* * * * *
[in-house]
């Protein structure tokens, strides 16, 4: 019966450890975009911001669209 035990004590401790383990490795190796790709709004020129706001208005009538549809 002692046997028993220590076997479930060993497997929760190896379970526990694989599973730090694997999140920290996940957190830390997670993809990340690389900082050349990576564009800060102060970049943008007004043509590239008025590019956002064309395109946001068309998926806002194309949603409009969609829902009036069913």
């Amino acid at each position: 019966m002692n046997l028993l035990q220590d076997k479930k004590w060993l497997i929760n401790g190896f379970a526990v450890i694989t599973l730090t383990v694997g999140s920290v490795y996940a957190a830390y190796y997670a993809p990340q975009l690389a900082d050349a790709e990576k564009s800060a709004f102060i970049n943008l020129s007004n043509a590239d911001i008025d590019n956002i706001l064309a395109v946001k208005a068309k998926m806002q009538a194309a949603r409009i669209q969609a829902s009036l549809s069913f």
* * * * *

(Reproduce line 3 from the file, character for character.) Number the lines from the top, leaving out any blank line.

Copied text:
């Amino acid at each position: 019966m002692n046997l028993l035990q220590d076997k479930k004590w060993l497997i929760n401790g190896f379970a526990v450890i694989t599973l730090t383990v694997g999140s920290v490795y996940a957190a830390y190796y997670a993809p990340q975009l690389a900082d050349a790709e990576k564009s800060a709004f102060i970049n943008l020129s007004n043509a590239d911001i008025d590019n956002i706001l064309a395109v946001k208005a068309k998926m806002q009538a194309a949603r409009i669209q969609a829902s009036l549809s069913f």